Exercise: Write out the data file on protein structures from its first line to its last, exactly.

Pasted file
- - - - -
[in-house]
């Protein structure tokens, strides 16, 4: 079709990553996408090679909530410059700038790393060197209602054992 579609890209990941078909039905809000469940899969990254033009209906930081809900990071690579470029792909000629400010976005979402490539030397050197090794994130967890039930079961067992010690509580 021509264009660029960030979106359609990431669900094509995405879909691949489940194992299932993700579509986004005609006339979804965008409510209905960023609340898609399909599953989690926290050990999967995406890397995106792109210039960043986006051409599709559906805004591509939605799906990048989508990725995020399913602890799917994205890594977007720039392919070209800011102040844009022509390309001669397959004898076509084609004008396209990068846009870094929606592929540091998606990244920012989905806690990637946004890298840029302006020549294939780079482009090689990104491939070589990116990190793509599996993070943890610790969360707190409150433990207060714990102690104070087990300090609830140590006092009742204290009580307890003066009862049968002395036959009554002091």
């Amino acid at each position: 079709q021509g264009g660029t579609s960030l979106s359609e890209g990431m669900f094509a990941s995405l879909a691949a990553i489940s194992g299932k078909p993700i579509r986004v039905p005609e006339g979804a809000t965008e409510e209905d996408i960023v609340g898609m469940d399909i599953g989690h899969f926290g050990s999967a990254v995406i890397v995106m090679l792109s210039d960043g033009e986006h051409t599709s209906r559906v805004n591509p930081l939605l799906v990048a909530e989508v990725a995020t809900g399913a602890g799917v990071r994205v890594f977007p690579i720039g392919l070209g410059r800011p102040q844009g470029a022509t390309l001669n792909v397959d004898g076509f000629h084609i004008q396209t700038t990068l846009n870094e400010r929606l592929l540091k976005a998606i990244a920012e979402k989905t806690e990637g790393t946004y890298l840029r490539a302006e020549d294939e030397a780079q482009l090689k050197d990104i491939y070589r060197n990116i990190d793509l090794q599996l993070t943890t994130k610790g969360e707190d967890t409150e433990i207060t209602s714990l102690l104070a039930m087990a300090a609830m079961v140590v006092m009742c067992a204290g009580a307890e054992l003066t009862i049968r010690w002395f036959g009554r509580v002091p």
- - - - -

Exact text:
[in-house]
């Protein structure tokens, strides 16, 4: 079709990553996408090679909530410059700038790393060197209602054992 579609890209990941078909039905809000469940899969990254033009209906930081809900990071690579470029792909000629400010976005979402490539030397050197090794994130967890039930079961067992010690509580 021509264009660029960030979106359609990431669900094509995405879909691949489940194992299932993700579509986004005609006339979804965008409510209905960023609340898609399909599953989690926290050990999967995406890397995106792109210039960043986006051409599709559906805004591509939605799906990048989508990725995020399913602890799917994205890594977007720039392919070209800011102040844009022509390309001669397959004898076509084609004008396209990068846009870094929606592929540091998606990244920012989905806690990637946004890298840029302006020549294939780079482009090689990104491939070589990116990190793509599996993070943890610790969360707190409150433990207060714990102690104070087990300090609830140590006092009742204290009580307890003066009862049968002395036959009554002091």
């Amino acid at each position: 079709q021509g264009g660029t579609s960030l979106s359609e890209g990431m669900f094509a990941s995405l879909a691949a990553i489940s194992g299932k078909p993700i579509r986004v039905p005609e006339g979804a809000t965008e409510e209905d996408i960023v609340g898609m469940d399909i599953g989690h899969f926290g050990s999967a990254v995406i890397v995106m090679l792109s210039d960043g033009e986006h051409t599709s209906r559906v805004n591509p930081l939605l799906v990048a909530e989508v990725a995020t809900g399913a602890g799917v990071r994205v890594f977007p690579i720039g392919l070209g410059r800011p102040q844009g470029a022509t390309l001669n792909v397959d004898g076509f000629h084609i004008q396209t700038t990068l846009n870094e400010r929606l592929l540091k976005a998606i990244a920012e979402k989905t806690e990637g790393t946004y890298l840029r490539a302006e020549d294939e030397a780079q482009l090689k050197d990104i491939y070589r060197n990116i990190d793509l090794q599996l993070t943890t994130k610790g969360e707190d967890t409150e433990i207060t209602s714990l102690l104070a039930m087990a300090a609830m079961v140590v006092m009742c067992a204290g009580a307890e054992l003066t009862i049968r010690w002395f036959g009554r509580v002091p």